Drawn by Mari Sato

Drawn by Mari Sato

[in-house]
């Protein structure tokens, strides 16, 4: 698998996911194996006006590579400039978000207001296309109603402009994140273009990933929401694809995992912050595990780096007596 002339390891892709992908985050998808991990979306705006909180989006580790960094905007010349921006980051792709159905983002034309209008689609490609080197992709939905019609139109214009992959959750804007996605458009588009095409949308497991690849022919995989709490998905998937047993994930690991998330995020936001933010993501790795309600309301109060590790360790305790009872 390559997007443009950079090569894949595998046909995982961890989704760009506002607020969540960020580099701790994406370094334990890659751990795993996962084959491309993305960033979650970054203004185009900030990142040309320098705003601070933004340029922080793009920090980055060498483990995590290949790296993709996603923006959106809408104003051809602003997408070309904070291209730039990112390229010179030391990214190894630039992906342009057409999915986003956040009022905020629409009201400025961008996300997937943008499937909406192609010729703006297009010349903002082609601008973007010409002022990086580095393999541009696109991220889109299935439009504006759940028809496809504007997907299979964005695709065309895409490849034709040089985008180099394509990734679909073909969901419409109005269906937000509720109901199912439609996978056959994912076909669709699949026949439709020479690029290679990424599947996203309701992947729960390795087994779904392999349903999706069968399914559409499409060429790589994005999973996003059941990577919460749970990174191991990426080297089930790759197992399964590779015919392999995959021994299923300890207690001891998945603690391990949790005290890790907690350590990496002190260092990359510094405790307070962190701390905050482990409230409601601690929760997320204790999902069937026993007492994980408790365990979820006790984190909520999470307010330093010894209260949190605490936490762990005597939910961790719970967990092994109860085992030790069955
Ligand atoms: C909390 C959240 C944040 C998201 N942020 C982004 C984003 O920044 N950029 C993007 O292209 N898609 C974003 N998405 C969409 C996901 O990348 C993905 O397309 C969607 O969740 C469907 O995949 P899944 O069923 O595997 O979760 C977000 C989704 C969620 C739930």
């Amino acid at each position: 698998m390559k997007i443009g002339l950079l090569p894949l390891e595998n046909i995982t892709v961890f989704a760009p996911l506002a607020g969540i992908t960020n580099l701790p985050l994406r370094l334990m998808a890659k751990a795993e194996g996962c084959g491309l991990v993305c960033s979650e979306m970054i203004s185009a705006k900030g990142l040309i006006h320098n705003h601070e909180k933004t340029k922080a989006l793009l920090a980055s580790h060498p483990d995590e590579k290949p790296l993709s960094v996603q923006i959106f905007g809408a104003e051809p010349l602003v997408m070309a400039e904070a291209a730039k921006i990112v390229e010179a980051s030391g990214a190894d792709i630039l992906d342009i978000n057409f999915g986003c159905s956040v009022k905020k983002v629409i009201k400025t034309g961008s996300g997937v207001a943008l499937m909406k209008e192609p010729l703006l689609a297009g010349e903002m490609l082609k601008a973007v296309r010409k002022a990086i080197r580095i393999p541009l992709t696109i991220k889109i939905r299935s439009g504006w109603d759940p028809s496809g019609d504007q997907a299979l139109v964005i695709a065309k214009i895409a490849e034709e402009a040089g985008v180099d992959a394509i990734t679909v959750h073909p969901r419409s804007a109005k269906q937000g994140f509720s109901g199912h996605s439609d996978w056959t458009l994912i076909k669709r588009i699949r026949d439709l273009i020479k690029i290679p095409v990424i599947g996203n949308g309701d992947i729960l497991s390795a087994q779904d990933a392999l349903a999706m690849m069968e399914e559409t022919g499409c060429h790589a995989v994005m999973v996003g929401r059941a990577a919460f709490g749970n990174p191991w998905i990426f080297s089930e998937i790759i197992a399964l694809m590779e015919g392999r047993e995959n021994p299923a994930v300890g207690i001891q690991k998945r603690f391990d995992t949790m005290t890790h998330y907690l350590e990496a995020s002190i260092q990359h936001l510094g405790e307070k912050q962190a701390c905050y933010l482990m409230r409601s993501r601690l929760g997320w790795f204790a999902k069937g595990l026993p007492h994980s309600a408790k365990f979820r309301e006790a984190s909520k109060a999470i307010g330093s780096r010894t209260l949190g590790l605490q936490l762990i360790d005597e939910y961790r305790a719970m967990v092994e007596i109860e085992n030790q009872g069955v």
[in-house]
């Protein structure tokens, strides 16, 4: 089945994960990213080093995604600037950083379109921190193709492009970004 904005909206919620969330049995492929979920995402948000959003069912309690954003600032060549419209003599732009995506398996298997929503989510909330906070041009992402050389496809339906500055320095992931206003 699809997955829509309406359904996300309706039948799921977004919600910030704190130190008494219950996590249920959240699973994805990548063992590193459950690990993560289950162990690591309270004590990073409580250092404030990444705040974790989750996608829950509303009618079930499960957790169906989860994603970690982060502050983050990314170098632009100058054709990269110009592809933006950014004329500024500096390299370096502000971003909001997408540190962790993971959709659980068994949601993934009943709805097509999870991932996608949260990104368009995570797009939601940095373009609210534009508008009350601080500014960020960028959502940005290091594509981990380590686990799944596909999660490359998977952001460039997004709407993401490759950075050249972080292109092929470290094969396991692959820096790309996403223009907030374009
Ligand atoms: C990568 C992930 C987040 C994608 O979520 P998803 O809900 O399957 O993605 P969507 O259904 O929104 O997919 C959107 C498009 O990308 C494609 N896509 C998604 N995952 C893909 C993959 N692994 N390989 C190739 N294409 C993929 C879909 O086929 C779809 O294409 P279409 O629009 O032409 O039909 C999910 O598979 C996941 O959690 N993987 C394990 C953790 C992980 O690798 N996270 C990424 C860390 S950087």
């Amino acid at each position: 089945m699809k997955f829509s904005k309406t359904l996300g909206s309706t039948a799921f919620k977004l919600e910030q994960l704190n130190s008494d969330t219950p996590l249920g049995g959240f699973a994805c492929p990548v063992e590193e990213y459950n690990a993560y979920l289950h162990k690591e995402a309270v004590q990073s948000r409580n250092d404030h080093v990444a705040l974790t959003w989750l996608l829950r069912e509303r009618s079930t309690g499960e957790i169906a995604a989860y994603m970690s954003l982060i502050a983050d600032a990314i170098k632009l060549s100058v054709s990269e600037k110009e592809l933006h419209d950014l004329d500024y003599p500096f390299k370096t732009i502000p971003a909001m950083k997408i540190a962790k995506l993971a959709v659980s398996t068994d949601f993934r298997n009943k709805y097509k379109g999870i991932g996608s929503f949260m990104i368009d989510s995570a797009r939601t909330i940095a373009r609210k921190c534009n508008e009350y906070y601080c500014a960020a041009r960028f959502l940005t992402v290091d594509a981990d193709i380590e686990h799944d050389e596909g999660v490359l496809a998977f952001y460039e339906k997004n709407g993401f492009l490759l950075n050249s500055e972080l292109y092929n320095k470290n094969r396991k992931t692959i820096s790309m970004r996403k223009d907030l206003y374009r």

A common, beloved sport played by many men all over that is endorsed by middle schools, high schools and colleges is now shortening the life of the participating athletes. After multiple head traumas, a frightening amount of NFL football players have lost their lives. Statistically, 33 out of 34 football players that were members of the NFL showed signs of CTE, also known as Chronic Traumatic Encephalopathy. It’s common in professional athletes who have encountered concussions and other injuries to the head during their career. Side effects linked to CTE consist of memory loss, spikes in aggression, confusion and depression. To put those symptoms into perspective, they are also signs of dementia. Would you willingly play a sport knowing that you’re possibly shortening your future? Without being aware of the fatal injuries, parents can encourage their kids to devote themselves to a sport that could potentially impact their life forever. Culturally, we all love football and tend to group up and gather around the television when our favorite players and teams are on. For most boys, like football player Zach Silver, have dreamed of growing up and playing in the NFL since they were little. When asked about CTE, Silver found the whole thing incredibly sad, “A lot of guys entering the league don’t plan on developing something like CTE. But I do think it’s worth it because some of the guys playing didn’t get a full education and wouldn’t be able to make it in life if they weren’t making money in the NFL.” For my Dad, who played division 2 football in college, shook his head in sorrow while reading an article in the newspaper about the negative effects of concussions in NFL football players. In my opinion, I think the men going into the NFL should think about their families and their lives after football and decide if the cost is really worth it. However, some passions are unstoppable and in the end, the choice is theirs.